When dry, plumbing lines made from solder are cut to length, painted and added one by one in the wells. Photos of the actual machines were used as reference. Not two aircraft are alike but there's a certain rationale in arranging the lines.

 

The main goal is to make the whole thing look busy and credible.

CAD00_E30_22_C8_4678_9188_565856_BE550_C

 

BF9_E6_A68_F436_4919_938_F_6_CD1_F58659_

 

0_AD1_B710_B7_A6_490_F_9_AED_BB2_C4_F6_A

 

After the wheel wells is done, the upper and lower wing halves can be joined and mated to the fuselage.

 

That's all folks.

 

Until next time,

Cheers,

Quang

 

The photo etched wing ribs in the wheel bay definitely add a touch of finesse. I'm usually quite particular about what folded metal can and cant do, so may go for backing the PE with plastic sheet to make it look more substantial. I may be wrong, but that's how they look to me.

 

Regarding the YZC overall in the MLG bay, only a short while ago that wouldn't have raised any eyebrows. but when you come across folks sourcing supplier decals to denote unpainted aluminium sheet, well that's almost a new frontier of detail junkie. I am, of course speaking from the perspective of one whose crudely hacked and drilled pieces of 20 thou card and needle pricks represented, at one time, a pinnacle of P-51 gear bay detailing. But you've certainly made what looks like a lot less wiring and tubing go a lot further than on my P-51B build from Hasegawa hulk.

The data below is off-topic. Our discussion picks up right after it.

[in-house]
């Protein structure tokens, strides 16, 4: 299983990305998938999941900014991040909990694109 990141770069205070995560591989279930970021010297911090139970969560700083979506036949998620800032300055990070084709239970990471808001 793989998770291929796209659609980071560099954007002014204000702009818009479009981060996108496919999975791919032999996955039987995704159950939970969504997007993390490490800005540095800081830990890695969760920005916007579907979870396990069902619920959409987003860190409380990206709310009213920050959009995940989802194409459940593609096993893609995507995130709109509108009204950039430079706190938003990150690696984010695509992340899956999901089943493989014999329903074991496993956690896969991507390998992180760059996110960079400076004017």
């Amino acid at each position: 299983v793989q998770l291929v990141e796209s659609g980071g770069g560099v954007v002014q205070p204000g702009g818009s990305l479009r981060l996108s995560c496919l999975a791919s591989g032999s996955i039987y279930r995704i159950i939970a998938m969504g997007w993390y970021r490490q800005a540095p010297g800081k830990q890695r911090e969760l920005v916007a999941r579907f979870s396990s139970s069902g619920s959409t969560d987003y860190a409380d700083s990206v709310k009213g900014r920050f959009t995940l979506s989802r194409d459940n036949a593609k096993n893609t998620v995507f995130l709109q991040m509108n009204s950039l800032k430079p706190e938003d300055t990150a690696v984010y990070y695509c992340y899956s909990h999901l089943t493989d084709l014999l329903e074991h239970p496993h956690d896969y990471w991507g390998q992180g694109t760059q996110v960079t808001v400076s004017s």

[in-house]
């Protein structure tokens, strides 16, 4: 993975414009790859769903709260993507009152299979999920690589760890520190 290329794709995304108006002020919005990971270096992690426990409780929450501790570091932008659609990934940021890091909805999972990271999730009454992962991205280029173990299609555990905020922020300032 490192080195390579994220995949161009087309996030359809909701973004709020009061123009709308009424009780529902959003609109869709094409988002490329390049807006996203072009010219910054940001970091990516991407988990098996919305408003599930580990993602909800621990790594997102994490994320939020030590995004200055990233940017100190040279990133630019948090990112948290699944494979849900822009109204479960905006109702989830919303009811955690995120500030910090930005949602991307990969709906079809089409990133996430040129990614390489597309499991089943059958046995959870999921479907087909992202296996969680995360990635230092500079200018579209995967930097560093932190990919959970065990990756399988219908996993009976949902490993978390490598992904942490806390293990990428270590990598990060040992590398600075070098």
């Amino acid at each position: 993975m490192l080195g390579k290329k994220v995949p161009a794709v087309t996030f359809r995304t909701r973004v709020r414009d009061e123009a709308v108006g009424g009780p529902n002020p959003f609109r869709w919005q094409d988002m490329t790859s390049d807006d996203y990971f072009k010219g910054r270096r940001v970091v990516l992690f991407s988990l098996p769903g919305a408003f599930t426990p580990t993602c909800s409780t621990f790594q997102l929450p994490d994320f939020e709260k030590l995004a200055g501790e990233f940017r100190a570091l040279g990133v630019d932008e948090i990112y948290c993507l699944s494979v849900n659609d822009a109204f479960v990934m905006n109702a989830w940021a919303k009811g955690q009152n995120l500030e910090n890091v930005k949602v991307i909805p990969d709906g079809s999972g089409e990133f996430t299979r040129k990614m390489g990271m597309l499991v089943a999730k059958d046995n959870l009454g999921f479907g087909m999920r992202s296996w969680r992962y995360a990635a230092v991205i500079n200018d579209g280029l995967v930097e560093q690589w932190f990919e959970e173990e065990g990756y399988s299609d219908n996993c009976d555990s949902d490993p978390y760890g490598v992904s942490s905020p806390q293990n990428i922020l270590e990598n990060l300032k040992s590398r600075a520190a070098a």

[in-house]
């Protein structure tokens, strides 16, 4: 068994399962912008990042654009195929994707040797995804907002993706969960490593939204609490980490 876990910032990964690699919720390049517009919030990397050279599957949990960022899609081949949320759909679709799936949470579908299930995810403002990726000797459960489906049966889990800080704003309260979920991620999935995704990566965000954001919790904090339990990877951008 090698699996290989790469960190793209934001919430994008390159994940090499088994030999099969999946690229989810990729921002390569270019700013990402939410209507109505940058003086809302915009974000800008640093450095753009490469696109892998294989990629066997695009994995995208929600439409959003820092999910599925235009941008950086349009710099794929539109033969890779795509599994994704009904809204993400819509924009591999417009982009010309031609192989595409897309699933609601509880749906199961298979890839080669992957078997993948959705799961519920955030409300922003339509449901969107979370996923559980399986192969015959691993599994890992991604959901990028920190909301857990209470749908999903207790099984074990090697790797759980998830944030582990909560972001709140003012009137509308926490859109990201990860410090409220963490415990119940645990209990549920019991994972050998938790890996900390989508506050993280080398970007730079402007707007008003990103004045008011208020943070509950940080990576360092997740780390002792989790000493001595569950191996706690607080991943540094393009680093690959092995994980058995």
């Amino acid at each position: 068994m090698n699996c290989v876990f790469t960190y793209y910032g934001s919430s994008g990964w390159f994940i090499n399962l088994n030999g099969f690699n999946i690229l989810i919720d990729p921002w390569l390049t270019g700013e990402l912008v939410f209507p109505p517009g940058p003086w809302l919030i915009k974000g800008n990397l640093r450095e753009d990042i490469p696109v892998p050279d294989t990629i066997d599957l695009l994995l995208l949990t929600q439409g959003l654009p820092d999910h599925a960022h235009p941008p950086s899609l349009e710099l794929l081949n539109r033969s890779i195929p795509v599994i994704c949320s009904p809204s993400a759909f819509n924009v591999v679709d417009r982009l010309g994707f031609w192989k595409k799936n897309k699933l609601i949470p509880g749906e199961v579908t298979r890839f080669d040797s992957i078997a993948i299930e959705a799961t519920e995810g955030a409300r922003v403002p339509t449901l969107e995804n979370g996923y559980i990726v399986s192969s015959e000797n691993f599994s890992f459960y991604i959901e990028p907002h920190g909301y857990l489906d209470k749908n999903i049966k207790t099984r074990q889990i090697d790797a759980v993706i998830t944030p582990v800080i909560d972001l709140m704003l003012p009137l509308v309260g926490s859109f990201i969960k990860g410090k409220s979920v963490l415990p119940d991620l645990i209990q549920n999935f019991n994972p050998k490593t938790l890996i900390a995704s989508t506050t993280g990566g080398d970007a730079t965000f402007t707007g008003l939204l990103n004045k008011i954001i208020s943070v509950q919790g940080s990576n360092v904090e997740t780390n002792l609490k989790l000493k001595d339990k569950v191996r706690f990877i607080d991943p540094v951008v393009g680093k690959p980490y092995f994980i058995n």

None of which observations are intended to be critical, you're doing a fabulous job on your build. I only hope I can fix my puddled windshiekds so neatly.

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Chek,

 

I'm well aware that the current trend for Mustang wheel bays is YZC + natural metal with decals of the metal sheet watermark thrown in. There are quite a few attempts of reproducing this color combo on recent P-51 builds.

 

Unfortunately none of these attempts look convincing to me.

 

Upon reflection I think it's because there are too many things ‘happening' in such a small area: the main spar, the stringers, the 2 color combo, the watermarks, the plumbing. It's like standing in the center of Times Square looking at all the neon signs. They are so many that your eye is diverted and cannot decide on which sign to concentrate.

 

So I decided to keep it simple by using one single color to bring out the complex and delicate structure of the wells. I also kept the plumbing to a minimum, just enough to make the whole area look busy.

 

To me the real art of modelling lies more in the power of suggestion than in the ability of replicating things. Of course you may have another approach and think different but that's precisely what make this hobby so exciting.

 

Cheers,

Quang

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Guest Maxim

Nice work on those bays! Looks really great.

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Guest Peterpools

Looking real good

Keep ‘em comin

Peter